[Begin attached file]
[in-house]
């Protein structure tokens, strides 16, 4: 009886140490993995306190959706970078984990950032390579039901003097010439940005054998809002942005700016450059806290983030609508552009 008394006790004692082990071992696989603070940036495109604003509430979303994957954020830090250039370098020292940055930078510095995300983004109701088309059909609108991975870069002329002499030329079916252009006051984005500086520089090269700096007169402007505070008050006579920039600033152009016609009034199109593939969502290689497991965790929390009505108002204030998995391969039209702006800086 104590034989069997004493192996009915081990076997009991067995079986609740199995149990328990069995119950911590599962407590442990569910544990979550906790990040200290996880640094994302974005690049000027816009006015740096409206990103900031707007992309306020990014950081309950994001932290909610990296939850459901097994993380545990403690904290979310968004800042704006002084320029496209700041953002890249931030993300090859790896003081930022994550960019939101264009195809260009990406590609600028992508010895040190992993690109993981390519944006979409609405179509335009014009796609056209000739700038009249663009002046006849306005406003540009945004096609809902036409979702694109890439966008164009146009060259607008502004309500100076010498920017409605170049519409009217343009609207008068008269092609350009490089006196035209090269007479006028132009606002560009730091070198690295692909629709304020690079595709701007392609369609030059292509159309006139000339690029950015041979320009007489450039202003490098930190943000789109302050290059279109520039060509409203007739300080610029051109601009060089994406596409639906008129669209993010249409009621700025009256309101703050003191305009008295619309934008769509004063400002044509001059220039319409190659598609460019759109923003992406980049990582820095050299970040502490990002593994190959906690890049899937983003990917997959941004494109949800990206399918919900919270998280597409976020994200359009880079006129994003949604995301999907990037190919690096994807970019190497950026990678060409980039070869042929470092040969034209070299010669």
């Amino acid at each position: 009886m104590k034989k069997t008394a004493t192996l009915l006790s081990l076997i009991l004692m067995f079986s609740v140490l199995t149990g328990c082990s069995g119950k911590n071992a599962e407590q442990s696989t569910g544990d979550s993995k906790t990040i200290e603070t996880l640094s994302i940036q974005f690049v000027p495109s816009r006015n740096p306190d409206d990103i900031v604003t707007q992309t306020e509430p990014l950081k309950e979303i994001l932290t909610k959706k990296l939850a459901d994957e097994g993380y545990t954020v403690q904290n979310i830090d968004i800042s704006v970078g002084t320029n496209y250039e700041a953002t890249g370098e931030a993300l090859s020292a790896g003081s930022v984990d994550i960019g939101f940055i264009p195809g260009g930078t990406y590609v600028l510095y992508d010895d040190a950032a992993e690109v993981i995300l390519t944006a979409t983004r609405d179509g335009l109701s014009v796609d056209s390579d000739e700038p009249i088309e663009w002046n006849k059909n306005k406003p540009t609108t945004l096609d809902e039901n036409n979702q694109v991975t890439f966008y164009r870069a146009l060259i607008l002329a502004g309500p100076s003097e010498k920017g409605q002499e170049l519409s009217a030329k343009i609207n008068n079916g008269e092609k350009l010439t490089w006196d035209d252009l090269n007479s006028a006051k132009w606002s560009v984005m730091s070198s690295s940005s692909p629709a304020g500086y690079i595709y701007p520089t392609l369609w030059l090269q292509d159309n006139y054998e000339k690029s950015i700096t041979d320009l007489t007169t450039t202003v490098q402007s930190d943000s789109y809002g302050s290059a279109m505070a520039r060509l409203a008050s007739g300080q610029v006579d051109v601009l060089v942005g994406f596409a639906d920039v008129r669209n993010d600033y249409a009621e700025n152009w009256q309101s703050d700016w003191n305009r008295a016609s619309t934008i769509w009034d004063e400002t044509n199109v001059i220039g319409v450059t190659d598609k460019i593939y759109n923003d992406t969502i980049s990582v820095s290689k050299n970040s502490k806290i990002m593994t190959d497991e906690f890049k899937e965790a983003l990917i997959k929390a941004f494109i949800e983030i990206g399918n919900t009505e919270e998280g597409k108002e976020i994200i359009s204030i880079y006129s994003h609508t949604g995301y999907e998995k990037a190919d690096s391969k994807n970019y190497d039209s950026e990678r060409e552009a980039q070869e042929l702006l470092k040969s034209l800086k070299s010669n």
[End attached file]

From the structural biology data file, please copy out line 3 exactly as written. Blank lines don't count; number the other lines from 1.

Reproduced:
């Amino acid at each position: 009886m104590k034989k069997t008394a004493t192996l009915l006790s081990l076997i009991l004692m067995f079986s609740v140490l199995t149990g328990c082990s069995g119950k911590n071992a599962e407590q442990s696989t569910g544990d979550s993995k906790t990040i200290e603070t996880l640094s994302i940036q974005f690049v000027p495109s816009r006015n740096p306190d409206d990103i900031v604003t707007q992309t306020e509430p990014l950081k309950e979303i994001l932290t909610k959706k990296l939850a459901d994957e097994g993380y545990t954020v403690q904290n979310i830090d968004i800042s704006v970078g002084t320029n496209y250039e700041a953002t890249g370098e931030a993300l090859s020292a790896g003081s930022v984990d994550i960019g939101f940055i264009p195809g260009g930078t990406y590609v600028l510095y992508d010895d040190a950032a992993e690109v993981i995300l390519t944006a979409t983004r609405d179509g335009l109701s014009v796609d056209s390579d000739e700038p009249i088309e663009w002046n006849k059909n306005k406003p540009t609108t945004l096609d809902e039901n036409n979702q694109v991975t890439f966008y164009r870069a146009l060259i607008l002329a502004g309500p100076s003097e010498k920017g409605q002499e170049l519409s009217a030329k343009i609207n008068n079916g008269e092609k350009l010439t490089w006196d035209d252009l090269n007479s006028a006051k132009w606002s560009v984005m730091s070198s690295s940005s692909p629709a304020g500086y690079i595709y701007p520089t392609l369609w030059l090269q292509d159309n006139y054998e000339k690029s950015i700096t041979d320009l007489t007169t450039t202003v490098q402007s930190d943000s789109y809002g302050s290059a279109m505070a520039r060509l409203a008050s007739g300080q610029v006579d051109v601009l060089v942005g994406f596409a639906d920039v008129r669209n993010d600033y249409a009621e700025n152009w009256q309101s703050d700016w003191n305009r008295a016609s619309t934008i769509w009034d004063e400002t044509n199109v001059i220039g319409v450059t190659d598609k460019i593939y759109n923003d992406t969502i980049s990582v820095s290689k050299n970040s502490k806290i990002m593994t190959d497991e906690f890049k899937e965790a983003l990917i997959k929390a941004f494109i949800e983030i990206g399918n919900t009505e919270e998280g597409k108002e976020i994200i359009s204030i880079y006129s994003h609508t949604g995301y999907e998995k990037a190919d690096s391969k994807n970019y190497d039209s950026e990678r060409e552009a980039q070869e042929l702006l470092k040969s034209l800086k070299s010669n």